Statement On Colombia’s Next Government

Mr. LEAHY.  On August 7, Colombia’s newly elected President Gustavo Petro and Vice President Francia Marquez will begin their four year term.  Their election represents a sharp break from the past.

The new government is inheriting every imaginable problem.  Regrettably, the country has made minimal progress since the signing of the 2016 Peace Accord that ended five decades of armed conflict with the FARC, and in some parts of the country narcotics-related violence is worse.  The previous government failed to make a dent in the number of assassinations of social leaders, or to hold members of the armed forces and police accountable for past atrocities.  Compounded by the public health and economic shocks caused by the Covid-19 pandemic and a flood of Venezuelan refugees, Colombia remains a highly polarized society, divided between urban elites and the impoverished countryside.  It will take many years to reverse decades of deeply rooted neglect, discrimination, poverty, and lawlessness.

Since 2020, the United States has invested more than $11 billion in a counter-drug strategy in Colombia that was never sustainable and has largely failed, as it has failed in Mexico and Central America.  As long as the demand for illegal drugs in this country remains high, the only solution in source countries like Colombia is a strategy based on sustainable social and economic development, a professional, accountable police force, and a judiciary that is independent, accessible, and that the people trust.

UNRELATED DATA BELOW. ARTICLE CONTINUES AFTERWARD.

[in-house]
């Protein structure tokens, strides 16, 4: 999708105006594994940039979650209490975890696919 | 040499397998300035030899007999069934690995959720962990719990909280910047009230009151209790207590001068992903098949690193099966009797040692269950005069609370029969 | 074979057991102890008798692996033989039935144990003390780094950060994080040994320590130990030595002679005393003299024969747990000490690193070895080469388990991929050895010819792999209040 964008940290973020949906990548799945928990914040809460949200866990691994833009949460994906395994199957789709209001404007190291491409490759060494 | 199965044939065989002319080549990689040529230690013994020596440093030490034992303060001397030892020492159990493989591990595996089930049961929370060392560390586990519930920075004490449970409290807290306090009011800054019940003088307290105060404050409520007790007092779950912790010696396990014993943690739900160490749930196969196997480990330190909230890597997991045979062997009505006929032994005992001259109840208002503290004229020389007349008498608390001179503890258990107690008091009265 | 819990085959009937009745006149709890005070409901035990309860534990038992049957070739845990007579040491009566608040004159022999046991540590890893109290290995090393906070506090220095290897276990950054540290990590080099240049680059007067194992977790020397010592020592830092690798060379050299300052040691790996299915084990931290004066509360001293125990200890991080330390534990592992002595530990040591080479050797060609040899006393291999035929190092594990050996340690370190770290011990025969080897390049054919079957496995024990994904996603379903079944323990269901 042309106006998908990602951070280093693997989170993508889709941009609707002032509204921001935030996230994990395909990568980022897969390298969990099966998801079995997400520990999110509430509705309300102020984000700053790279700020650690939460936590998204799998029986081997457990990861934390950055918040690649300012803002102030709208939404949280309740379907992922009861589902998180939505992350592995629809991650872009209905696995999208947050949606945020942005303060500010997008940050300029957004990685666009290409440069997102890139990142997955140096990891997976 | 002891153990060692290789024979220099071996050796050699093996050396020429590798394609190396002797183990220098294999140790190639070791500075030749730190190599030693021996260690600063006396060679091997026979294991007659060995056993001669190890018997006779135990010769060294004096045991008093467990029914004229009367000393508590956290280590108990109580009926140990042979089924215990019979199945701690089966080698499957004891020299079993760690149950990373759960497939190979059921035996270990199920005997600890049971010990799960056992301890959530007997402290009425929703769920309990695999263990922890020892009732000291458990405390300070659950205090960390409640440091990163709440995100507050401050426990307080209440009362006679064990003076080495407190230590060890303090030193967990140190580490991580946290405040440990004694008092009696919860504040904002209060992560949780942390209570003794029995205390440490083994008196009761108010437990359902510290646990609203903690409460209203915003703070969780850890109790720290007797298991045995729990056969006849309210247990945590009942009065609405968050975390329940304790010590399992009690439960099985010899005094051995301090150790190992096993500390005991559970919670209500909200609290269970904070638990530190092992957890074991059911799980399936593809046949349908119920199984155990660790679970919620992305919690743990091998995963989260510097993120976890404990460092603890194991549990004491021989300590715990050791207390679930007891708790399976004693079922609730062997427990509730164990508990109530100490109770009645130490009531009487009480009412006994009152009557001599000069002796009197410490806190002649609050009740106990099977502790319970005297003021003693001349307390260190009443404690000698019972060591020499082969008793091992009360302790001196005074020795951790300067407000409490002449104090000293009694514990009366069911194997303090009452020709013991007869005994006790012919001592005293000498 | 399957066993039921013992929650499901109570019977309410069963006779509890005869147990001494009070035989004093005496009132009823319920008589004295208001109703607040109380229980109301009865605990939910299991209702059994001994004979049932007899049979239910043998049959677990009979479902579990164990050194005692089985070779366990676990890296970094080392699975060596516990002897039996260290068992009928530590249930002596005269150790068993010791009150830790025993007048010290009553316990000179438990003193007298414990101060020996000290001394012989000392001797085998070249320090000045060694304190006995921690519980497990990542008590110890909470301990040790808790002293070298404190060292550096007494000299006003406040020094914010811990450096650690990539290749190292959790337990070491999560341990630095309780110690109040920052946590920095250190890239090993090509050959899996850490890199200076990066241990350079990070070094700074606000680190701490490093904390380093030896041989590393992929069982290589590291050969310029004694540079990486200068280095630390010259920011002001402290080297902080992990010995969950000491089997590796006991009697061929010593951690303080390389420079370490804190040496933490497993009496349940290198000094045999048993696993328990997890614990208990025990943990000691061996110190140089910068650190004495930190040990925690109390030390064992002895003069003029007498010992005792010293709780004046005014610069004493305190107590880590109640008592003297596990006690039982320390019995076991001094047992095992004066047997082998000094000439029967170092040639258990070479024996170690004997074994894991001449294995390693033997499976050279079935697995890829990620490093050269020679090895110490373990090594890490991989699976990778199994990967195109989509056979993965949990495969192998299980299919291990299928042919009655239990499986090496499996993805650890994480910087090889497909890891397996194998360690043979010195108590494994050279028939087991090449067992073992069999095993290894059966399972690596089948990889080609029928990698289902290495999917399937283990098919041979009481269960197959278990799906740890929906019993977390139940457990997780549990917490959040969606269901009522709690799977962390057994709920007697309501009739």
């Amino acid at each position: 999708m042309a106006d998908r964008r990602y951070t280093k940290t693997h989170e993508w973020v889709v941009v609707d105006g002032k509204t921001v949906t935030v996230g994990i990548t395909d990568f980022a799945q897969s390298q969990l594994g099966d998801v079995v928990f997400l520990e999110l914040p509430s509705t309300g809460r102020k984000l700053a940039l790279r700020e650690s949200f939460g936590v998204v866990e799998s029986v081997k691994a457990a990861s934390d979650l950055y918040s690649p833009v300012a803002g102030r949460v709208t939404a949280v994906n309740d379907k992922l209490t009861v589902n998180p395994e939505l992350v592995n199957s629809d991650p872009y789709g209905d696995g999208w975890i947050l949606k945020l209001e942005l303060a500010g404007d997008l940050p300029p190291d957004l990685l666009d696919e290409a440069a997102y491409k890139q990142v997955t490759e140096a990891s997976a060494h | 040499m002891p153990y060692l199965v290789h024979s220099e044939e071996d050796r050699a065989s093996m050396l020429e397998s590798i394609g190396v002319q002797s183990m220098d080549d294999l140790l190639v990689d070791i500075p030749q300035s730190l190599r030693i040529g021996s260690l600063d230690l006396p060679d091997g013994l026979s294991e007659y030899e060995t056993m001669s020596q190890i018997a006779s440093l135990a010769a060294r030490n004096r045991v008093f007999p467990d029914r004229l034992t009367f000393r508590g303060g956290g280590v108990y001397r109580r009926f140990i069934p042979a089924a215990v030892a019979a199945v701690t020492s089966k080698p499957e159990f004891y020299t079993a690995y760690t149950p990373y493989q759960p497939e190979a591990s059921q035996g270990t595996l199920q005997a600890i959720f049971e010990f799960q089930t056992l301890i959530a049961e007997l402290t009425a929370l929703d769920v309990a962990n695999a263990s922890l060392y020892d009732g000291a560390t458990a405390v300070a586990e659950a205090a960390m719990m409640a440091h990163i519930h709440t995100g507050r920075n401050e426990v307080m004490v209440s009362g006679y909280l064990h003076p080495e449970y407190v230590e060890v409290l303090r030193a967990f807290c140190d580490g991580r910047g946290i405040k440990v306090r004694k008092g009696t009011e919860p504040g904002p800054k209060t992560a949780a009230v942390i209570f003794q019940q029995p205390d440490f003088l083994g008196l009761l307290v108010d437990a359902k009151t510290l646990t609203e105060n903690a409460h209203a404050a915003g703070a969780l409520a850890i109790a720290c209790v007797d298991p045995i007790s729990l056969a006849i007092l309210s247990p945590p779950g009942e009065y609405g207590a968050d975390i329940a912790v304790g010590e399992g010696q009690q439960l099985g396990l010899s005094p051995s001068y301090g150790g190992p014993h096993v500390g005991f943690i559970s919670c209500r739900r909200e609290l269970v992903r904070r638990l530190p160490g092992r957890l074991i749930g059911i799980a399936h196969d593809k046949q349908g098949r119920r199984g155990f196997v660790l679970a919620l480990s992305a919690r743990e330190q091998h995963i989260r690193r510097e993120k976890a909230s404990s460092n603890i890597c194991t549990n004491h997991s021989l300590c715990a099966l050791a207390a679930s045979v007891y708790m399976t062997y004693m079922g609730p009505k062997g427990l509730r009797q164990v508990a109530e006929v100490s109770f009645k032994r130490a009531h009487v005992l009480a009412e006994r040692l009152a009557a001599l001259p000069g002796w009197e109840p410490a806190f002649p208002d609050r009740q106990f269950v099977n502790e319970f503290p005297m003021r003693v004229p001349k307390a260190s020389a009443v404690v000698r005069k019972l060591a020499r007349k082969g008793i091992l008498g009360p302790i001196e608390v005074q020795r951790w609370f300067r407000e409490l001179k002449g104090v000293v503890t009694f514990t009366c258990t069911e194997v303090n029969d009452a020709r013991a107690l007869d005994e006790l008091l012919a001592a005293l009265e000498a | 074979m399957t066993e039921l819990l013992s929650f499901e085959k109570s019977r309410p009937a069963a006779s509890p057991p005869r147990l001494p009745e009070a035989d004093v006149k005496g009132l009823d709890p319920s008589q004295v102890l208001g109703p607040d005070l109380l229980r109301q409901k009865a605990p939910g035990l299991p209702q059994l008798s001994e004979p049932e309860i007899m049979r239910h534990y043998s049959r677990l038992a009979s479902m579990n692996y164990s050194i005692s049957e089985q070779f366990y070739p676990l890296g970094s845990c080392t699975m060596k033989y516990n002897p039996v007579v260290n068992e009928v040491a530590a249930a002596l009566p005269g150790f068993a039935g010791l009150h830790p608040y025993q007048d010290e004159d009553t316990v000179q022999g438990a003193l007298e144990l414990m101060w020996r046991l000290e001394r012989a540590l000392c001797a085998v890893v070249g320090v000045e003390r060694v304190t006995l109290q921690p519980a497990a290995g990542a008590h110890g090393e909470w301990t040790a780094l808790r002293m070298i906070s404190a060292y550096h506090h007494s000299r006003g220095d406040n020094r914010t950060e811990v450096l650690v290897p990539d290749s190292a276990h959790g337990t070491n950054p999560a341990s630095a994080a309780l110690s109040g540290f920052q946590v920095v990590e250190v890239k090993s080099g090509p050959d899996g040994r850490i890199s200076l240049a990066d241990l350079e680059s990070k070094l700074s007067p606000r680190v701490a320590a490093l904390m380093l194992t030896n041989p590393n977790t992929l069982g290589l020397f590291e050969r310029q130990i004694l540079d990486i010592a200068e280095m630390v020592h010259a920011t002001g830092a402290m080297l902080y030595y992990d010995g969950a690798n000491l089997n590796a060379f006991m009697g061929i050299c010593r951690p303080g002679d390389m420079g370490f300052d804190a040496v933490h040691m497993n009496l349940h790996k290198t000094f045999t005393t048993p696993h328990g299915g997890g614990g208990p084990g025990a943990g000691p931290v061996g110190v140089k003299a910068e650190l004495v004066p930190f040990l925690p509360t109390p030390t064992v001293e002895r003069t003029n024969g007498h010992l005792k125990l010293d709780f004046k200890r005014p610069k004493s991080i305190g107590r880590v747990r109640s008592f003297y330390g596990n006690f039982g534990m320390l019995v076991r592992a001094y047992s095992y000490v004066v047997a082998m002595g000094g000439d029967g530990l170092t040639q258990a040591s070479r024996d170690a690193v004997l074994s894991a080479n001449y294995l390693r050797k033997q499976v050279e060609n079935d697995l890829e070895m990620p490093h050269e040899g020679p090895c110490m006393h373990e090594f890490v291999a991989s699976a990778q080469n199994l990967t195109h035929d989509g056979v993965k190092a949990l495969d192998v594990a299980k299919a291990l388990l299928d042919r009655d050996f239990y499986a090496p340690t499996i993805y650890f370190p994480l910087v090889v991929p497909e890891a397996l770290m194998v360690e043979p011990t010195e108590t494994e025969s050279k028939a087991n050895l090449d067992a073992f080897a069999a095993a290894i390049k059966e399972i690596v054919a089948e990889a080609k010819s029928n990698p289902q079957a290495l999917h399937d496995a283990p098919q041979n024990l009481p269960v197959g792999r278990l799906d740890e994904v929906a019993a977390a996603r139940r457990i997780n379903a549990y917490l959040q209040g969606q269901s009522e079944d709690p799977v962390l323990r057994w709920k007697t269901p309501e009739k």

Colombia has the advantage of being a democracy with exceptionally talented people and extraordinary geographic and biological diversity.  But if the underlying causes of conflict and poverty are not addressed, the country’s future stability is far from assured.  I urge the White House, the State Department, and the Defense Department against pursuing the same old failed strategies.  With a new government in Bogota, there is the chance to avoid repeating past mistakes and to measure progress not in the short term by the amount of money spent or the number of hectares of coca destroyed, but by long term investments in institutions and local communities.  The people of rural Colombia need our support, but not in the form of myopic approaches that have consistently failed to get at the root of the injustice, impunity, and inequality they have been struggling with for generations.

The U.S. Congress will do its part to support a strategy designed by the Colombians that is not just more of the same, that is consistent with the Peace Accord, that has the support of civil society, and, most importantly, that has the support of rural Colombians who have paid the highest price of past policies that have failed them.   

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